above 30% and death rates rise. In famine conditions, the most
vulnerable members of the population - the very young, the
elderly and those with chronic illness – are at higher risk of
Starvation occurs when the individual’ nutrient intake drops
below what is needed to maintain body mass and the body
begins to consume muscle and other lean tissues in order to
supply nutrients to maintain metabolic function.
In an otherwise well adult who continues to drink water but
ceases all nutrient intake, this process of starvation leads to
death in about 2 months.
The process of starvation affects all the body’s organ systems,
but the most visible signs are weakness, apathy and muscle
Hunger IQ and FAQs
Action for students:
1. With a partner test your Hunger IQ: and
read Hunger Frequently asked questions (FAQs) including the overview,
record what is hunger, who are the hungry, what causes hunger, what is
2. Extract the salient information from each of the documents and
individually record the information so you can readily refer to it.
3. Can you explain why solving hunger is regarded as a ‘best buy’ in
today's tough economy?
4. Use the data from Who are the hungry?
– Draw a bar chart showing how the 870 million hungry people in the world are
– Draw a pie chart which shows the proportion of hungry people living in rural areas.
– Draw another pie chart showing the proportion of hungry people from small holding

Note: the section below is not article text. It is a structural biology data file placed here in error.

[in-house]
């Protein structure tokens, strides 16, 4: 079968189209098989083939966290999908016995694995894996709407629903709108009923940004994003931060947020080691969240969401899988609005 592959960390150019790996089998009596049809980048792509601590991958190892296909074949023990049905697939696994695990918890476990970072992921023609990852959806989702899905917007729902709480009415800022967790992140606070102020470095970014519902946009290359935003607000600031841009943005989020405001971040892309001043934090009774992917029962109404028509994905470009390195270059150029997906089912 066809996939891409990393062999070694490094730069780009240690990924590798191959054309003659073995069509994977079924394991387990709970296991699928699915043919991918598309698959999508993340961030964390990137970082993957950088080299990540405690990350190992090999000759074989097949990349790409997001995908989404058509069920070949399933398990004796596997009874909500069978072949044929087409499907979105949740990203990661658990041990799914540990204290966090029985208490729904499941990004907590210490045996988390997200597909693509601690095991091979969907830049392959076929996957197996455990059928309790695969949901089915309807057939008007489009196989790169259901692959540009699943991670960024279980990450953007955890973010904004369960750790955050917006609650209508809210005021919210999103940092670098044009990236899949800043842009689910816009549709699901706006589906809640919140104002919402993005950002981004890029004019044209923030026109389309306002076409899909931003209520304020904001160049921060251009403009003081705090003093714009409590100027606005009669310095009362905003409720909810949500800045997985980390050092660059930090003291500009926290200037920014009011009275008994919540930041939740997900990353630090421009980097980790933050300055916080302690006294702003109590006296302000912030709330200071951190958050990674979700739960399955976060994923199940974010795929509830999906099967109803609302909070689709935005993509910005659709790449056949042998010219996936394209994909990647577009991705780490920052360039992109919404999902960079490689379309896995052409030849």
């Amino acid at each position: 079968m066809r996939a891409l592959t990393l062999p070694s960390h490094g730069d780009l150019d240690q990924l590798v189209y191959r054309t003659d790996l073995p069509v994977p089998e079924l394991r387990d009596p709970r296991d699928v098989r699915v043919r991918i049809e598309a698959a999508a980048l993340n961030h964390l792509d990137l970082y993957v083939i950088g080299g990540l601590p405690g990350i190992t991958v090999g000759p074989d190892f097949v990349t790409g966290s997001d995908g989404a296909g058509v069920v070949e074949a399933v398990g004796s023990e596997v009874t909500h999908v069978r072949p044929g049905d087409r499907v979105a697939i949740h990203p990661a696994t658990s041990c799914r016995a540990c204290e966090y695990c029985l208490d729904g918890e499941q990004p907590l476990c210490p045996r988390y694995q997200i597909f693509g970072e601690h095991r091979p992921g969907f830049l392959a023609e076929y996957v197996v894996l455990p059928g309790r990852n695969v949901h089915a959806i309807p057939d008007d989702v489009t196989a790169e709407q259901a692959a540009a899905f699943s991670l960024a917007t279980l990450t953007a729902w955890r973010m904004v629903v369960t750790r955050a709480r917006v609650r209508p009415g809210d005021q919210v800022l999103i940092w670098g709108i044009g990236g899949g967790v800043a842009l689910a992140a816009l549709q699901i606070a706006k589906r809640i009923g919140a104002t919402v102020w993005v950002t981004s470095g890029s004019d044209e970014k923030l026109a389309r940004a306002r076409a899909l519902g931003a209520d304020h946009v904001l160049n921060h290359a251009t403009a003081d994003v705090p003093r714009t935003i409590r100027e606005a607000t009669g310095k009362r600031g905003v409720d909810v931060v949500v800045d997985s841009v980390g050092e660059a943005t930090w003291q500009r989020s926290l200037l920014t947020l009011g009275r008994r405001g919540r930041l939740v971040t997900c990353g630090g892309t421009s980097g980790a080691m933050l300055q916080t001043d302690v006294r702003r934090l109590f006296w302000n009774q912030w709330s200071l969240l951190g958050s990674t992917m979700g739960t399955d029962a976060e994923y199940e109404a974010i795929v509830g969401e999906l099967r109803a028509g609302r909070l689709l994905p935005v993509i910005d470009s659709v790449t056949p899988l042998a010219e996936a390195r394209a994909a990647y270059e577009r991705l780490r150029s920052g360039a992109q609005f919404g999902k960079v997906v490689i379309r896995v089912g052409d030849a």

farming communities, those from landless families dependent on farming and the
proportion dependent on herding, fishing or forest resources.
case studies
“Every man, woman and child has the inalienable right to be free from hunger.”
- First World Food Conference Declaration, Rome, 1974
Action for students:
1.Look through Hunger in the news
2.Make brief notes on the current hunger crises and debates around the globe paying
particular attention to the case studies used in this unit:
- The Sahel (Sub-Saharan Africa )
- Bangladesh, India (South Asia)
- Kenya
- The UK
- The USA
3.What is in the news about these case studies, malnutrition and life on the margins? Add
helpful information to your notes.
World economic growth
and undernourishment
Agriculture plays an essential role in the world economy. Beyond food
production, it is as an engine of economic growth key to growth in rural settings
and poverty reduction in transition countries. It generally accounts for half of
GDP in developing countries; its share in the economy tends to decline with
development. Investments in agriculture have a poverty-reduction impact larger
than any other sector.
Source: Fairfood
Rise in
hungry people
Number of hungry people, 1969-2010
Since 1995-97 the number of
hungry people has risen.
Even at times of economic
growth and low food prices,
the number of hungry has not
fallen below around 800
million over the past 40
Source: FAO; Source:;
Factors in
rise of hungry people
1. Governments and international agencies have neglected agriculture
and the synergy between agriculture and social protection relevant
to very poor people; for every five people suffering from hunger, three
rely on farming. Women and small holder farmers most affected. Food
reserves have also shrunk.
2. Current worldwide economic crisis and financial, trade and policy
3. Energy and climate issues;
4. Devastating impact of food price hikes, a large upward movement in
price in a short time, on people existing on only a few dollars a day.
5. Speculation and concentration of agribusiness* and retail among
very few players.